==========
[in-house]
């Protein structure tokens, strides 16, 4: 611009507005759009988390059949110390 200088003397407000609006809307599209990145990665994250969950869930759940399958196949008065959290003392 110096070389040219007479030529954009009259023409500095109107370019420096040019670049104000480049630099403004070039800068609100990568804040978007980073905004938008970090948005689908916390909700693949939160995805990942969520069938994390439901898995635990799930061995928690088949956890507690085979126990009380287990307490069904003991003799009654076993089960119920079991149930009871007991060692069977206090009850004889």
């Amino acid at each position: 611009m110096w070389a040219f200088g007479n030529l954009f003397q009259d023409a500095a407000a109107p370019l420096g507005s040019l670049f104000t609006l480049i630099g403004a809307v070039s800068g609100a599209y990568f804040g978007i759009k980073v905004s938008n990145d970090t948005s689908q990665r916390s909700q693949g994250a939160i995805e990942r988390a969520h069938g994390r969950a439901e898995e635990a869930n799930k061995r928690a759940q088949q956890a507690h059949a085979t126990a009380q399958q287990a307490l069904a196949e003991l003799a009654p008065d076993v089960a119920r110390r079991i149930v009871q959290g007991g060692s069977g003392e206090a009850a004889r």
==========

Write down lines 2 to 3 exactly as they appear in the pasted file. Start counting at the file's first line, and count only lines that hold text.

């Protein structure tokens, strides 16, 4: 611009507005759009988390059949110390 200088003397407000609006809307599209990145990665994250969950869930759940399958196949008065959290003392 110096070389040219007479030529954009009259023409500095109107370019420096040019670049104000480049630099403004070039800068609100990568804040978007980073905004938008970090948005689908916390909700693949939160995805990942969520069938994390439901898995635990799930061995928690088949956890507690085979126990009380287990307490069904003991003799009654076993089960119920079991149930009871007991060692069977206090009850004889």
């Amino acid at each position: 611009m110096w070389a040219f200088g007479n030529l954009f003397q009259d023409a500095a407000a109107p370019l420096g507005s040019l670049f104000t609006l480049i630099g403004a809307v070039s800068g609100a599209y990568f804040g978007i759009k980073v905004s938008n990145d970090t948005s689908q990665r916390s909700q693949g994250a939160i995805e990942r988390a969520h069938g994390r969950a439901e898995e635990a869930n799930k061995r928690a759940q088949q956890a507690h059949a085979t126990a009380q399958q287990a307490l069904a196949e003991l003799a009654p008065d076993v089960a119920r110390r079991i149930v009871q959290g007991g060692s069977g003392e206090a009850a004889r």